SSE 2013-2014 Colloquium Series
Sponsored By: SSE
Contact: Tom Nolen, x3720, email@example.com
"If Copernicus and Kepler Had Computers: An Introduction to Model-Building and Computational Science"
Professor Charles Van Loan, Department of Computer Science, Cornell University.
If you watch Mars against the backdrop of the fixed stars, then night after night you'll see rather steady progress across the zodiac. But every so often, the planet appears to "back-up" before continuing on its forward trek. This periodic, retrograde motion wreaks havoc with a model of the solar system that places each planet on a steadily rotating circle with Earth at the center. Ptolemy did a pretty good job patching up the model by placing each planet on a small rotating circle whose center is on the rim of a larger rotating circle. The path traced out is called an epicycle and it offers some explanation for Mars' orbital wanderings. The epicycle model lasted for centuries until Copernicus set the record straight by suggesting that the Earth revolved around the sun along with the other planets. But would he have been so bold a scientist if he had access to 2010 computers? Or would he have just mouse-clicked his way into fame, developing a simulation package that supported further tinkering with the Ptolemaic model?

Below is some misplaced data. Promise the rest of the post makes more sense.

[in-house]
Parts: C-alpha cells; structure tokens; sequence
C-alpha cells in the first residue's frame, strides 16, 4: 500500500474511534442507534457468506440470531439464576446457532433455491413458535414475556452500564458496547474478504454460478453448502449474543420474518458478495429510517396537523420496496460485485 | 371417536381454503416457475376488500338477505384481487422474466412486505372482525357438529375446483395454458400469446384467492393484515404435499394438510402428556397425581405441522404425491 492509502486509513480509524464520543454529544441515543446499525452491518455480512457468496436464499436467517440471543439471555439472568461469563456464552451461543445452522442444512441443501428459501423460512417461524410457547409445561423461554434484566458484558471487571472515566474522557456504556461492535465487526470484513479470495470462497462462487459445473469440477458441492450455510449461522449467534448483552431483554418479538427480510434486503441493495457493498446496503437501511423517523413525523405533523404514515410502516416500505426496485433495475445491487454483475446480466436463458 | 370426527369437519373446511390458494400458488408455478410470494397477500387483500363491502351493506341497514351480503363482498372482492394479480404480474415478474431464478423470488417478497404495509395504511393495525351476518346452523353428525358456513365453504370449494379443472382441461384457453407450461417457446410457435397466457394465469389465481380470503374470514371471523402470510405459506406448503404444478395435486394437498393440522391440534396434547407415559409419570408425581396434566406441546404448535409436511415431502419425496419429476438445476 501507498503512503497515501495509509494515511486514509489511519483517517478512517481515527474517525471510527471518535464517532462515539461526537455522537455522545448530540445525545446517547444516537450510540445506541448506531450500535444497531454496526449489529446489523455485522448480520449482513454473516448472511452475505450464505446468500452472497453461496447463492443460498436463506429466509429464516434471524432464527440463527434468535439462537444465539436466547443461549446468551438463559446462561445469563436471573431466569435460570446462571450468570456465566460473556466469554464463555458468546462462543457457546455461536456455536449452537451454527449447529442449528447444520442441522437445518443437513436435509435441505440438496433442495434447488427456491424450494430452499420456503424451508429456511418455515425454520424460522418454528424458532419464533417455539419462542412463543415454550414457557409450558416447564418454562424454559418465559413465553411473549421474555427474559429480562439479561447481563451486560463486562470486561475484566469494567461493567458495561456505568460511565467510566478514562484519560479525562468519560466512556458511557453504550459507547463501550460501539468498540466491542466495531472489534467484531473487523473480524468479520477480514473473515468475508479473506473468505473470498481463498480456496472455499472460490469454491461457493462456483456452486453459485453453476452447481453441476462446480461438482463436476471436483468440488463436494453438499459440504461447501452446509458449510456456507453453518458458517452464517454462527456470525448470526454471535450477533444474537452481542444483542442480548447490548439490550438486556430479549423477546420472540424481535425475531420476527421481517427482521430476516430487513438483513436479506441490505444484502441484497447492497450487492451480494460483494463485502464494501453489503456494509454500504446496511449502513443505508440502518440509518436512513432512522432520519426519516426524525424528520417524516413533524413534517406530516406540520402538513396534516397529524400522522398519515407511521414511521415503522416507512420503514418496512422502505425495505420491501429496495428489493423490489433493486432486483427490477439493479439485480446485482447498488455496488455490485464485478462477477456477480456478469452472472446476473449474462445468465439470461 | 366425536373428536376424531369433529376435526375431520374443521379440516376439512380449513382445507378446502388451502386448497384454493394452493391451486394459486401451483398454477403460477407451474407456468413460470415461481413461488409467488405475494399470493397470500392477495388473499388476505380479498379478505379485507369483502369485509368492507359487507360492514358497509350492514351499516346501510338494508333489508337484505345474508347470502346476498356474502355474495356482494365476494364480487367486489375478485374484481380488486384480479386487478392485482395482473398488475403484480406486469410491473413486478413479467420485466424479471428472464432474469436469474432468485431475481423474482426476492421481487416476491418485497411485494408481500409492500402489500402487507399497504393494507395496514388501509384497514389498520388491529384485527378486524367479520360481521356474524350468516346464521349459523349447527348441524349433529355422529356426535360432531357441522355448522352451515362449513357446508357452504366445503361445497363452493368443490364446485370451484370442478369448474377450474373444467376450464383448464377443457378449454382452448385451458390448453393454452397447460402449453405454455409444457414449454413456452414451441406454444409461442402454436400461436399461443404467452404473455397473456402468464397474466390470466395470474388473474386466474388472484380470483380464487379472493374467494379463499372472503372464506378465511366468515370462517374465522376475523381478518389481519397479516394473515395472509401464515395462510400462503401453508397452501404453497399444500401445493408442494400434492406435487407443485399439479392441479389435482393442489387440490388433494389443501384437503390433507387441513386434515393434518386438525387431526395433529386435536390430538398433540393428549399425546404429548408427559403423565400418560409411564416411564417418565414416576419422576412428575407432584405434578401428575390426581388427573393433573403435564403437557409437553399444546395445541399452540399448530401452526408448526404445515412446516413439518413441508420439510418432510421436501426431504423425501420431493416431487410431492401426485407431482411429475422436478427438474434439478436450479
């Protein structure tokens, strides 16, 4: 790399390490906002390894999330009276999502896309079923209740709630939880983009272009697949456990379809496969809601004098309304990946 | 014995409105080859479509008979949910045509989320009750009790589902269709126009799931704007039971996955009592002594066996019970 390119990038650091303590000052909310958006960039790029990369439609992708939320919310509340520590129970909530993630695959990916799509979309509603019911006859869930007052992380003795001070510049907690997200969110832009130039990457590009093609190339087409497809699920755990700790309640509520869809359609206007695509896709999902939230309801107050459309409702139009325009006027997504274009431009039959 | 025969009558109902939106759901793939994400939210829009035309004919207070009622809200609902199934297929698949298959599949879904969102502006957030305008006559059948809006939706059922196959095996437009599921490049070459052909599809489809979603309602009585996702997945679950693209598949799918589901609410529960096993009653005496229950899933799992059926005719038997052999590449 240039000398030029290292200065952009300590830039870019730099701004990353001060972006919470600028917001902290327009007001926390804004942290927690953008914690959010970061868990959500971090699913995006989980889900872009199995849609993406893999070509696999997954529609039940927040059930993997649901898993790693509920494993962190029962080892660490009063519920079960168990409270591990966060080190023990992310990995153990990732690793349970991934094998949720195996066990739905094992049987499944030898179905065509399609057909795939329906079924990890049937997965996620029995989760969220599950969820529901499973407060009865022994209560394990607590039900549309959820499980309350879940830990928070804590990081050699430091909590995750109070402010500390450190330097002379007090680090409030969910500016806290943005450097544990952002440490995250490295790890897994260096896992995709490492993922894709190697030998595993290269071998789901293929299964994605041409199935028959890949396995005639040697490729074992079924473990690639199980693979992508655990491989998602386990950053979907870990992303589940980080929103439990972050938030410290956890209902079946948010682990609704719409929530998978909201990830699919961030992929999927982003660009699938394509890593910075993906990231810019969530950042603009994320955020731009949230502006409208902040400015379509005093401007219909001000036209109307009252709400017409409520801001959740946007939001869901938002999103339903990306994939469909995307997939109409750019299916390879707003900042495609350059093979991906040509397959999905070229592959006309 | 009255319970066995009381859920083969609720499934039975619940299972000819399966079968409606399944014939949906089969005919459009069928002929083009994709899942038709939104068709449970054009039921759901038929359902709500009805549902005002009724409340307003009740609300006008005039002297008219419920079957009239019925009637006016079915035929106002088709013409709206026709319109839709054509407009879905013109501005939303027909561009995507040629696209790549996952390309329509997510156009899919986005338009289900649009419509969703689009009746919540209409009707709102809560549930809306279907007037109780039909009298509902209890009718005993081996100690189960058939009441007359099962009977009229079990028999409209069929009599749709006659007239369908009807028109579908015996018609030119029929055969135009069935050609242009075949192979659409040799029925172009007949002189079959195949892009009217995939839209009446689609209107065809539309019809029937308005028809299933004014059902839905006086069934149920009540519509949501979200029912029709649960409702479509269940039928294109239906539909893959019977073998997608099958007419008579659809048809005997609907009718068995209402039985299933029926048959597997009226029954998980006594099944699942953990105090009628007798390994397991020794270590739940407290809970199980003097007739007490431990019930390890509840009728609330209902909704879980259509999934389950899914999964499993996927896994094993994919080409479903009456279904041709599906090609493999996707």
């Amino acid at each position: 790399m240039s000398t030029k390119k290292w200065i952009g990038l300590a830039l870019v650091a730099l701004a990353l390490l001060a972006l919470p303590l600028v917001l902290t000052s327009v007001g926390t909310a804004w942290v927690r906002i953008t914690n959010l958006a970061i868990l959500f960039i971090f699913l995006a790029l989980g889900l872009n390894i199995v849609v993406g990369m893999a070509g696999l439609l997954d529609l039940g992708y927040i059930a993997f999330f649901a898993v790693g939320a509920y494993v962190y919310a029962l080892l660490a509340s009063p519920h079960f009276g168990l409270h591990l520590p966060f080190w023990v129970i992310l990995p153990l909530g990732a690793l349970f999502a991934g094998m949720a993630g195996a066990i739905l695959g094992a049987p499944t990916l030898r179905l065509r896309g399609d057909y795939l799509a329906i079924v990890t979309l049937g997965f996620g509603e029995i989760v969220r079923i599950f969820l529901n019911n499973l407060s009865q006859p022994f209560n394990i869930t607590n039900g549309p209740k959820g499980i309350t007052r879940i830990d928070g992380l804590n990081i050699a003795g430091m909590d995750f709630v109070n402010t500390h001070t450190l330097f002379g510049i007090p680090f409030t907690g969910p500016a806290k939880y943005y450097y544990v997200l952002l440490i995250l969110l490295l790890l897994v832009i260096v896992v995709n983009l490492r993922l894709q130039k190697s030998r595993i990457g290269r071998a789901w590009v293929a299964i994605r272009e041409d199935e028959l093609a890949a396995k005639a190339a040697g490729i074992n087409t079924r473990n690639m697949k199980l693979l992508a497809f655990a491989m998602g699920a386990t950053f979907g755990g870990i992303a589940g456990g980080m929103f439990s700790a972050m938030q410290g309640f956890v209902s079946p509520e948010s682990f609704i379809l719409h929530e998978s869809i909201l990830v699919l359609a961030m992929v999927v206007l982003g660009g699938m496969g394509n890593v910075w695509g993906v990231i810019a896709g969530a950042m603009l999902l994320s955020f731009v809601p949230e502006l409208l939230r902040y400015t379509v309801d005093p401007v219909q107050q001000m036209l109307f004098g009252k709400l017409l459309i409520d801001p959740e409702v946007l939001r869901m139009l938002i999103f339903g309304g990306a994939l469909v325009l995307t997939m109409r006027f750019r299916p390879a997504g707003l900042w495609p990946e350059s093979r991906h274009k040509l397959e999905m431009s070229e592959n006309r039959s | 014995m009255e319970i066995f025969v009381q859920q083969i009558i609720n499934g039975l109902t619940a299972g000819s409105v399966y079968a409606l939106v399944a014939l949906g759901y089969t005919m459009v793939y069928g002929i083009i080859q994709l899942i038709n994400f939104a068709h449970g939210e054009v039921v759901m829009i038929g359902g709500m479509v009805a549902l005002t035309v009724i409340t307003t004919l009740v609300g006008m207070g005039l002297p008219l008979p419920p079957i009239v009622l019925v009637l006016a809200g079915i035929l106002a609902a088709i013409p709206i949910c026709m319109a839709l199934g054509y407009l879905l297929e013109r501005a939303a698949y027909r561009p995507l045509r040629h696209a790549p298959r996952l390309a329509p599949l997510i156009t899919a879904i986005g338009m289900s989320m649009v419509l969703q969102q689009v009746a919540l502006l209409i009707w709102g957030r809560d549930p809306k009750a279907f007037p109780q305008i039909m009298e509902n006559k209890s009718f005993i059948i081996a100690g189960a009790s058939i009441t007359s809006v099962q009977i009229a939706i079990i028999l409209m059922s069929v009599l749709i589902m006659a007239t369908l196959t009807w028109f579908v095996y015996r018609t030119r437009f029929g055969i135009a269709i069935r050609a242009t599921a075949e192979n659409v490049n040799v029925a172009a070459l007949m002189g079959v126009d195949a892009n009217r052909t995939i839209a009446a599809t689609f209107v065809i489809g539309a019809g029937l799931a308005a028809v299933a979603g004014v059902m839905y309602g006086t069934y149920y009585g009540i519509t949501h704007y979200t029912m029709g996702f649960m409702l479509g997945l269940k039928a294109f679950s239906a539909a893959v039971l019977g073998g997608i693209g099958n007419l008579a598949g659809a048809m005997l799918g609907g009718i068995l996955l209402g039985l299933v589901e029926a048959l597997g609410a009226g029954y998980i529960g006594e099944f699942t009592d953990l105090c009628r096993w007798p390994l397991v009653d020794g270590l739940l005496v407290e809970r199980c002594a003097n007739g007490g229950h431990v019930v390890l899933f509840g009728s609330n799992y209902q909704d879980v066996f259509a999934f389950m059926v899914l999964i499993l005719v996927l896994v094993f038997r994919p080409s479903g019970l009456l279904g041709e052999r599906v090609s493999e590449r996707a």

Reception outside LC102, 4:30pm. Lecture in LC102, 5:00pm.